Dr. Diane Brain Health | Care Management | Dr. Diane Brain Health

Care Management

Care Management


What is Care Management?


Care Management is a holistic, person-centered approach to caring for elderly and/or disabled adults.  If you are a caregiver to an aging parent or spouse, or to a loved one with the following conditions: Parkinson’s disease, stroke, vascular dementia, memory-loss, Alzheimer’s disease or other related dementia, MS, brain injury, chronic illness, or a physical or mental disability, a Geriatric Care Manager can identify ways to improve your loved ones quality of life, quality of care, and reduce your level of stress.


About Care Managers


Professional Care Managers, also known as Geriatric Care Managers, assist elderly and/or disabled adults in attaining their maximum functional potential.  They are health and human services specialists with education, experience, and certification in the field of aging.  Geriatric Care Managers lead families to take actions and make decisions that ensure quality care and optimal life for their loved ones.  With their extensive knowledge about the costs, quality, and availability of resources in their communities, care managers reduce a caregiver’s worry, stress, and time off of work.


A Geriatric Care Manager can:


  • Greatly reduce family and caregiver stress and help eliminate family disputes and disagreements
  • Conduct a full Assessment (medical, social, and demographic) on the level and type of care needed
  • Perform Home Safety Evaluations
  • Develop a Comprehensive care plan utilizing all available options including: community services, paid services, family, and volunteers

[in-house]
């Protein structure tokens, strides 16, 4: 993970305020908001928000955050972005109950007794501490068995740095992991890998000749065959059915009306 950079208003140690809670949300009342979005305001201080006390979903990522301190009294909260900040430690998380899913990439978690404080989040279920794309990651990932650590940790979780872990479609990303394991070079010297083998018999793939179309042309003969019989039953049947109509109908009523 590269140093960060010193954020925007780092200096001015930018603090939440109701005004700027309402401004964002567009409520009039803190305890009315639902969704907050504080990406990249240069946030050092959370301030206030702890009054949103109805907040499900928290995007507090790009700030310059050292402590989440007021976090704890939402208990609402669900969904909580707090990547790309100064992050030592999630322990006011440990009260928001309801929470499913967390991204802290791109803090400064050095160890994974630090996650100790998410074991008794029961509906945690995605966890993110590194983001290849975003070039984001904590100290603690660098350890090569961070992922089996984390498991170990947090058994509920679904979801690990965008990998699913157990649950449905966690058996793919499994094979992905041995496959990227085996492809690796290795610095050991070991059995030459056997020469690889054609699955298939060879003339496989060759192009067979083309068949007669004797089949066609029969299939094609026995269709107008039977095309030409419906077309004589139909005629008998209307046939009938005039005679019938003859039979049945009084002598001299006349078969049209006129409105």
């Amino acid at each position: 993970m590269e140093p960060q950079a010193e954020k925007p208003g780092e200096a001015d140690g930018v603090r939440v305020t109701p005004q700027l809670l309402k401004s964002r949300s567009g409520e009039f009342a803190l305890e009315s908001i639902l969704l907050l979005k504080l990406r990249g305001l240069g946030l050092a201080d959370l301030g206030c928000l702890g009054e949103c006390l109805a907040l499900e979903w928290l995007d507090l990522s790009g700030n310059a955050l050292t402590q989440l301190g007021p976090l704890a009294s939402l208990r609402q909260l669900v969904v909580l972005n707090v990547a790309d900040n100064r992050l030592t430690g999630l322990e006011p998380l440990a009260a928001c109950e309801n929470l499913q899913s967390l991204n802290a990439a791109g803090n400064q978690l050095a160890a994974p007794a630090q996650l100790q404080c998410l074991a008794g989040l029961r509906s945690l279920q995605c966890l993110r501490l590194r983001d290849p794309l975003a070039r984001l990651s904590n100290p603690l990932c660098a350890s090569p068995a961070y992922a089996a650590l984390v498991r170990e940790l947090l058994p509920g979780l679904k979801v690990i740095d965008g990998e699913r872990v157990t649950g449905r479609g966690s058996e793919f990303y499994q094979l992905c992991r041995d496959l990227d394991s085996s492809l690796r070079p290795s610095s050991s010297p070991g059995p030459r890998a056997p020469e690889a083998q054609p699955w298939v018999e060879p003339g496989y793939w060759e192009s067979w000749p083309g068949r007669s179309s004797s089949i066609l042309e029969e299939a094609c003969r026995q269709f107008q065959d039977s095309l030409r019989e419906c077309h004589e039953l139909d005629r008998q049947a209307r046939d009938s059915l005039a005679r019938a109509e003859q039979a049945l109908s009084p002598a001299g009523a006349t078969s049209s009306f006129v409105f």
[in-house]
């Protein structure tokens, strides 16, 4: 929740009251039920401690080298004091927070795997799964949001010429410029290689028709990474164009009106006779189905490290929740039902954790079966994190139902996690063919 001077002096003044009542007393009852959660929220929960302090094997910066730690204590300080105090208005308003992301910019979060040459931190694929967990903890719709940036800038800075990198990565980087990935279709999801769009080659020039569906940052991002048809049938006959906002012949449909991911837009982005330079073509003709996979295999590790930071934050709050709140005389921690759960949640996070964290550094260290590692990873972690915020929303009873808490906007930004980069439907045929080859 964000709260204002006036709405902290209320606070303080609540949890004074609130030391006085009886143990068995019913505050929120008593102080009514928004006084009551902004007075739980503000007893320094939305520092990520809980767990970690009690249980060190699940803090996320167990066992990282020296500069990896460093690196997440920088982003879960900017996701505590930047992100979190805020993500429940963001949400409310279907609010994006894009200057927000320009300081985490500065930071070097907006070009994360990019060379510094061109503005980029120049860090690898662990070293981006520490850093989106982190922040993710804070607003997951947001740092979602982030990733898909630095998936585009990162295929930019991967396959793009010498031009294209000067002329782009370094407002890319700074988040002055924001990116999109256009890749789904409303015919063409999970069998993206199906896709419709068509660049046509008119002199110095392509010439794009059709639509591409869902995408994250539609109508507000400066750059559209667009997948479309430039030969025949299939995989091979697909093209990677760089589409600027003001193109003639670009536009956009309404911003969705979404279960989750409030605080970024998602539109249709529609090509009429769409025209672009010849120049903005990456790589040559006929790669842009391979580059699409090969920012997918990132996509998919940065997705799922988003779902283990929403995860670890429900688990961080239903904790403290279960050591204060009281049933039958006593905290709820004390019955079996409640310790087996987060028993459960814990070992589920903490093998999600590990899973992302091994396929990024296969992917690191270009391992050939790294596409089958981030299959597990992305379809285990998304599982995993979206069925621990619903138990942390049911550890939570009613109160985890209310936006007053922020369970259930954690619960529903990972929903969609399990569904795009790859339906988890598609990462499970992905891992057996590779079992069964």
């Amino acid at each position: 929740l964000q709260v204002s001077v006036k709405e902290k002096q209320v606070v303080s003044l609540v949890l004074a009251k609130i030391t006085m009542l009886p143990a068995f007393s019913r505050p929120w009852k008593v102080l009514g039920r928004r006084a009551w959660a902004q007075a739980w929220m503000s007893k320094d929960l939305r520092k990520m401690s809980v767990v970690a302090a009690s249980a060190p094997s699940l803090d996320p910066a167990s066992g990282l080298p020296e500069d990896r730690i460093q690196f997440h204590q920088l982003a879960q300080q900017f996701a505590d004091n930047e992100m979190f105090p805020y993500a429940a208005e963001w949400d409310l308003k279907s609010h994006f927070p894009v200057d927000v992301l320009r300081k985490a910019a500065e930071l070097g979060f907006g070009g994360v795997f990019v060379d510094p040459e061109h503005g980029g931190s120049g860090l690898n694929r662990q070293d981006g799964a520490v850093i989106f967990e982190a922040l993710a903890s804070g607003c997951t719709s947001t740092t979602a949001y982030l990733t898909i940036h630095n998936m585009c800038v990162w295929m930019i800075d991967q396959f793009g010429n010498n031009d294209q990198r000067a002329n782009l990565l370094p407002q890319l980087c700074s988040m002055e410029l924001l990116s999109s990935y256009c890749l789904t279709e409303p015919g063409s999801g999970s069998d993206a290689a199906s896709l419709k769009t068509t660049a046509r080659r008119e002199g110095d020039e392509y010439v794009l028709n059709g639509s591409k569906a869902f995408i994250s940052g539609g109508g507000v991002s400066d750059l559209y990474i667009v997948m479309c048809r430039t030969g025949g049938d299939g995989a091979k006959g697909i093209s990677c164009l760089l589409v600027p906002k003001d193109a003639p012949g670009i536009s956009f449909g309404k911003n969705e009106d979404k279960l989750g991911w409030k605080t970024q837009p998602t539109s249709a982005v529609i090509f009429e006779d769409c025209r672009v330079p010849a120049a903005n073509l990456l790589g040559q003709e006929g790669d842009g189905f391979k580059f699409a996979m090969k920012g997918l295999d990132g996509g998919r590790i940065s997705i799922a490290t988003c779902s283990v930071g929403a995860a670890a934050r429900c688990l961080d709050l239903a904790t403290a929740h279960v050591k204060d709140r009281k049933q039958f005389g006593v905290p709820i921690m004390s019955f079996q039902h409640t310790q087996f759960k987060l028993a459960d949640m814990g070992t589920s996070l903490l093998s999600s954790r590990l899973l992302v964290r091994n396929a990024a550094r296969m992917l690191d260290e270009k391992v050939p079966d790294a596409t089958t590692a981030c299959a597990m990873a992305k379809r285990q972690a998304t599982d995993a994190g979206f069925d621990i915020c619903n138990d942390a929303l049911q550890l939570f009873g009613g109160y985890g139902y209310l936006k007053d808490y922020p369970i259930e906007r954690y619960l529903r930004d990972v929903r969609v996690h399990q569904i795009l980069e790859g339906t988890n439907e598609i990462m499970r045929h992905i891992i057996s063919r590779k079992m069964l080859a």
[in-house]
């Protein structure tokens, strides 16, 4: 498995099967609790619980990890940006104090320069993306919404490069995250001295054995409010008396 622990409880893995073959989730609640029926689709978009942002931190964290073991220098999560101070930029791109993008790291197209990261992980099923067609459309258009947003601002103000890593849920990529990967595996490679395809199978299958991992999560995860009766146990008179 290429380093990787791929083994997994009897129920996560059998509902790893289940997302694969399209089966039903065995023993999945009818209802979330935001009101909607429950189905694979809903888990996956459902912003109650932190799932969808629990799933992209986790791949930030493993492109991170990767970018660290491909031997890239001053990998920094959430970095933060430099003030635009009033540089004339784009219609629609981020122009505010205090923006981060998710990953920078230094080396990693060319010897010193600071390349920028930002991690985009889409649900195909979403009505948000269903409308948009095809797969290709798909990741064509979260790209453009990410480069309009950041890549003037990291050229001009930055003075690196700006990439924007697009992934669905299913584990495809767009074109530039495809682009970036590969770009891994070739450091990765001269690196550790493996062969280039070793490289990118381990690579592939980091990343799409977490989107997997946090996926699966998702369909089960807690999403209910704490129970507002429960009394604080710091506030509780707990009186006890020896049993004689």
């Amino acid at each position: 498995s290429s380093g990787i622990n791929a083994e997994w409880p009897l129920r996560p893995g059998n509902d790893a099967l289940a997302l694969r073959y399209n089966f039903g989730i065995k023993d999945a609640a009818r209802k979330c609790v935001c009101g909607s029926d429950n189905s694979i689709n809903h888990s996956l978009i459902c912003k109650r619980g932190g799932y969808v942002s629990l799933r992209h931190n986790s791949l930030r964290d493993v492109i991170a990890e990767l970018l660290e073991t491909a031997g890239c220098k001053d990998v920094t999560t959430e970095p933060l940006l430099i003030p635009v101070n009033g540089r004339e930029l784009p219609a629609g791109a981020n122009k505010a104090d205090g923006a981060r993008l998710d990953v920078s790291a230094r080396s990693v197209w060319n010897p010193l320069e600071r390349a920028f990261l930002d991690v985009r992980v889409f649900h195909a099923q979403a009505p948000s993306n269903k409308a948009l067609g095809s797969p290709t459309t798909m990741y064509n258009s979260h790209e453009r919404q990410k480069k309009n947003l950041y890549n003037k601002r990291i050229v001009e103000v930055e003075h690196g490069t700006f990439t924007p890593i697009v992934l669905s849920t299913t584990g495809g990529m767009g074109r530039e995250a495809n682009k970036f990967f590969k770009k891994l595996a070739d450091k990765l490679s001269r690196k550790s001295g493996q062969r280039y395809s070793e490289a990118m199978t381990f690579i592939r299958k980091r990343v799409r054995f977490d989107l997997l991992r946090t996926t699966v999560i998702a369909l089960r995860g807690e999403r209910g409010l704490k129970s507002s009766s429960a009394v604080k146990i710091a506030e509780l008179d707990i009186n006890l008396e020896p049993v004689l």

• Interview, implement, and manage the Care Plan to keep it functioning smoothly
  • Advocate for the elder, disabled individual, and/or caregiver
  • Manage care for an elder for out-of-town families
  • Provide Caregiver Support and education including useful tips for dealing with difficult behaviors
  • Assist with Medicaid applications when appropriate and refer you to an elder law attorney when necessary
  • Provide all appropriate referrals including community programs, elder law attorneys, and financial advisors
  • Provide assistance identifying, interviewing, and transitioning into assisted living facilities, rest home, or nursing homes
  • Monitor the care of a family member in a nursing home or in assisted living
  • Coordinate medical appointments and medical information
  • Assist with all applications for community services and housing
  • Assist families in positive decision making
  • Provide Crisis Intervention
  • Develop long range plans for older loved ones not now needing care
  • Save families considerable amounts of money over those who do not use a care manager
  • The cost of a care manager is typically only a fraction of the savings they can produce


How does a Care Manager work?


A care manager works with families in the way that works best for the family. From one-time consultations, to ongoing care management where the care manager can be involved with the elder several times per week, to senior care audits that last approximately several months, care managers work around the specific needs of the individual and caregiver.


A care manager begins by performing a comprehensive assessment in your loved one’s own home, whether they reside in a private home, apartment, assisted living, rehabilitation facility, or nursing home.  The assessment includes information obtained from the caregiver as well as from the elderly and/or disabled individual and includes medical history, psycho-social, and current level of functioning also known as activities of daily living.  A care manager will then create a care plan that identifies new and supplemental resources to ensure all of your loved ones needs are addressed.  Care managers are knowledgeable on public services and programs that you or your loved one may be eligible for to save you considerable amounts of money.